Materials and methods
The human dermal fibroblasts (HDFs) used in this study were purchased from Sigma-Aldrich Corporation (USA). To incubate HDF cells, Dulbecco’s modified Eagle medium (DMEM; Hyclone, USA) containing 10% fetal bovine serum (FBS; Hyclone) and 1% penicillin/streptomycin (100 IU/mL penicillin, 100 μg/mL streptomycin; Invitrogen, USA) was used, and HDF cells were incubated in a cell incubator at 37 °C with 5% CO2.
When hydroxytyrosol (Sigma-Aldrich, USA) was used in a purified (> 90%) liquid state, it was dissolved in dimethyl sulfoxide (DMSO; Sigma-Aldrich) to achieve an appropriate concentration before use and was added to the medium for pre-processing for 6 h. A UVA lamp (UVP, USA) was used to irradiate UVA on cells, and the UVA wavelength was measured using a fiberoptic spectrometer system USB2000 (Ocean Optics, USA). The culture medium was removed from the cell culture tray, which was subsequently cleansed two times with phosphate-buffered saline (PBS, pH 7.4), and 1 mL PBS was added to the cleansed HDFs to prevent the cells from drying before UVA irradiation through the open lid of the cell culture dish. After irradiation, PBS was removed, a new medium was added, and the cells were incubated for 24 h and then used for the experiment.
Cell viability estimation
The cell survival rate was measured using the principle of water-soluble tetrazolium salt-1 (WST-1) assay, which is a measurement method for cell survival rate using formazan dye, generated by the reaction between mitochondrial dehydrogenase and water-soluble tetrazolium salts. After inoculation of HDFs (3 × 103 cells/well) on a 96-well plate and incubation for 24 h, hydroxytyrosol and UVA were treated in adequate concentrations and then cultured for 24 h. Further, 10 μL of the EZ-Cytox cell viability assay kit reagent (It’s Bio, Korea) was added to the incubated cells, and 1 h later, the absorbance was measured using a microplate reader (Bio-Rad, USA). This experiment was repeated three times to calculate the mean and standard deviation of the cell survival rate.
RNA extraction and cDNA production
The incubated cells were dissolved in the Trizol reagent (Invitrogen, USA), and then 0.2 mL chloroform (Biopure, Canada) was added to react at room temperature. The supernatant fluid containing mRNA and infranatant fluid containing protein were separated by centrifugation for 20 min at 4 °C at 12000 rpm. Then, 0.5 mL isopropanol was added to the supernatant fluid, which was subsequently left to stand at room temperature for 10 min. Afterward, RNA was precipitated through centrifugation at 4 °C at 12,000 rpm, and it was cleansed with 75% ethanol and subsequently dried at room temperature with ethanol removed. RNase-free water was used to dissolve the dry mRNA that was used for the experiment. Nanodrop (Maestrogen, USA) was used to purify the extracted RNA, and only the RNA that exceeded the purity level, namely, a 260/280 nm ratio of 1.8, was used for the experiment. In order to produce cDNA from the extracted RNA, 1 μg RNA and 0.5 ng oligo dT18 were manufactured to total 10 μL in a PCR tube and then processed for 10 min at 70 °C to induce RNA denaturalization. M-MLV reverse transcriptase (Enzynomics, Korea) was used to synthesize cDNA through 1-h reaction at 37 °C.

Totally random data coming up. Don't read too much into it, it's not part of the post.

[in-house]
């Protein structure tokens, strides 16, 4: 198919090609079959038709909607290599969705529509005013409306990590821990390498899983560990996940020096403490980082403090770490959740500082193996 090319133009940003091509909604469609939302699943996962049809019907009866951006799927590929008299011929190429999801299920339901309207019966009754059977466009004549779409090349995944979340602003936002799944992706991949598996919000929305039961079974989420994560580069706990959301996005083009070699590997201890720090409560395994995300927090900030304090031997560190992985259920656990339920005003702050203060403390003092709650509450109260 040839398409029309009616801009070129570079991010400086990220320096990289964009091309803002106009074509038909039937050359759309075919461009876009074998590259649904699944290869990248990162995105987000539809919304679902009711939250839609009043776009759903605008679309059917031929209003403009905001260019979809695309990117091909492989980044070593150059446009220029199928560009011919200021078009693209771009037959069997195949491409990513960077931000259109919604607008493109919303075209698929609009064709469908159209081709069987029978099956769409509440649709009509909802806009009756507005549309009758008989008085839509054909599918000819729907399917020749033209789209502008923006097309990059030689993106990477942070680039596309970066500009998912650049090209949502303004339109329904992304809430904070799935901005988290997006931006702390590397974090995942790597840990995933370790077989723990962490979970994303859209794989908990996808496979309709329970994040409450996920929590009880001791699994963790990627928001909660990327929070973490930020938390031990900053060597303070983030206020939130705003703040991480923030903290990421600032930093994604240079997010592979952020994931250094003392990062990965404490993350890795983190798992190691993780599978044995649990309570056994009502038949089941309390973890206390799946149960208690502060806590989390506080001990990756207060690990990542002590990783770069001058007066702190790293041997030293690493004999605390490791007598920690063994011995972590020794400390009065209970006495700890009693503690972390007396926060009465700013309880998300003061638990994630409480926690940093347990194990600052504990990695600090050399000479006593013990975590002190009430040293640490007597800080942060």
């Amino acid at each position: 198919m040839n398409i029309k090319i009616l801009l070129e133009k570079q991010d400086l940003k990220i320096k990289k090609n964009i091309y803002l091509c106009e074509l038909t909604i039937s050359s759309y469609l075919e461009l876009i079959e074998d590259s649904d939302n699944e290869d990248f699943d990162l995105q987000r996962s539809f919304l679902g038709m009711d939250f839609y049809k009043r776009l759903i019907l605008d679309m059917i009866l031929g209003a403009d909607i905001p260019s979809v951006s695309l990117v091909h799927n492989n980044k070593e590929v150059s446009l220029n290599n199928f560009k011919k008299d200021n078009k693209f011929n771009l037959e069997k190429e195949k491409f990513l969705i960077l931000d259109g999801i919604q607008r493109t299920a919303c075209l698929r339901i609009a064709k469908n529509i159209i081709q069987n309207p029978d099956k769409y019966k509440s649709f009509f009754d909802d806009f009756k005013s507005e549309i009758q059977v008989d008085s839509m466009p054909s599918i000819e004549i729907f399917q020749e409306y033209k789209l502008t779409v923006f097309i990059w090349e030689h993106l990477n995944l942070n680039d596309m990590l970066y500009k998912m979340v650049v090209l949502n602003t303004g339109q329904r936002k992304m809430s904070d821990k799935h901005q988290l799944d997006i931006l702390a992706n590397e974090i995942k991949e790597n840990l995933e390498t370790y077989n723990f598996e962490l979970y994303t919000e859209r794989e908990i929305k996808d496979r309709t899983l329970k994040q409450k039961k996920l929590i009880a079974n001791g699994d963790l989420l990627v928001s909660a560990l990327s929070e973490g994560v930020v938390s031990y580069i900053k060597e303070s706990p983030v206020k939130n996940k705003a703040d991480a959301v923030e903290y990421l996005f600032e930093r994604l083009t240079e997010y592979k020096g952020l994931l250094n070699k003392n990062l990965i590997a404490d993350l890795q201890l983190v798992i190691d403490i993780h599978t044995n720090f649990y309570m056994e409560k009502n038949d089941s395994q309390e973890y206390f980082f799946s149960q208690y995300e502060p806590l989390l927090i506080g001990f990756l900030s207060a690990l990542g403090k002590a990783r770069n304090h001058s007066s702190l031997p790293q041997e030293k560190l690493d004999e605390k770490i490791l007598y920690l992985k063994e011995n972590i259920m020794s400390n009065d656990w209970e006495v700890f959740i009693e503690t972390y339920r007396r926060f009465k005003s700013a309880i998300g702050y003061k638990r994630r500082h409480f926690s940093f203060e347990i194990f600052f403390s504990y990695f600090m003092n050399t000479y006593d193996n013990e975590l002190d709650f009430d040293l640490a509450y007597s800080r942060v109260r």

Quantitative real-time PCR
The quantitative real-time PCR (qRT-PCR) was used to quantitatively analyze the gene expression changes in HDFs by hydroxytyrosol. A reaction solution was produced in qRT-PCR by mixing 0.2 μM primers, 50 mM KCl, 20 mM Tris/HCl pH 8.4, 0.8 mM dNTP, 0.5 U Extaq DNA polymerase, 3 mM MgCl, and 1X SYBR green (Invitrogen) in a PCR tube. PCR was carried out using LineGene K (BioER, China). The effectiveness of PCR was verified with a melting curve, and each gene expression was standardized with β-actin’s expression for comparative analysis (Table 1).
Measurement of cellular aging
Senescence-associated β-galactosidase (SA-β-gal) assay was implemented to dye β-galactosidases (used as a cell aging biomarker) to measure HDF cell aging by UVA. SA-β-galactosidase assay was incubated for 24 h after HDF (2 × 105 cells/well) incubation for 24 h with the senescence detection kit (Bio vision, USA). Afterward, hydroxytyrosol was treated in the concentrations of 5 and 10 μM and incubated for 24 h after 8 J/cm2 UVA irradiation. The medium was removed from the incubated HDF, which was subsequently cleansed with 1 mL PBS and then added with 0.5 mL fixing solution, and then left at room temperature for 15 min to be immobilized. 0.5 mL mixed staining solution (staining solution 470 μL, staining supplement 5 μL, 20 mg/mL X-gal in dimethylformamide 25 μL) was added to the immobilized HDF to dye the cells through 24-h incubation at 37 °C. Afterward, the dyed cells were cleansed with PBS and measured with an optical microscope (Olympus, Japan) to analyze the ratio of aged cells.
Each independent experiment was repeated three times, and the results were shown in mean ± standard deviations. The findings were verified through unpaired student’s t tests and analyzed to be statistically significant when the p value was 0.05 or below.
Cell viability analysis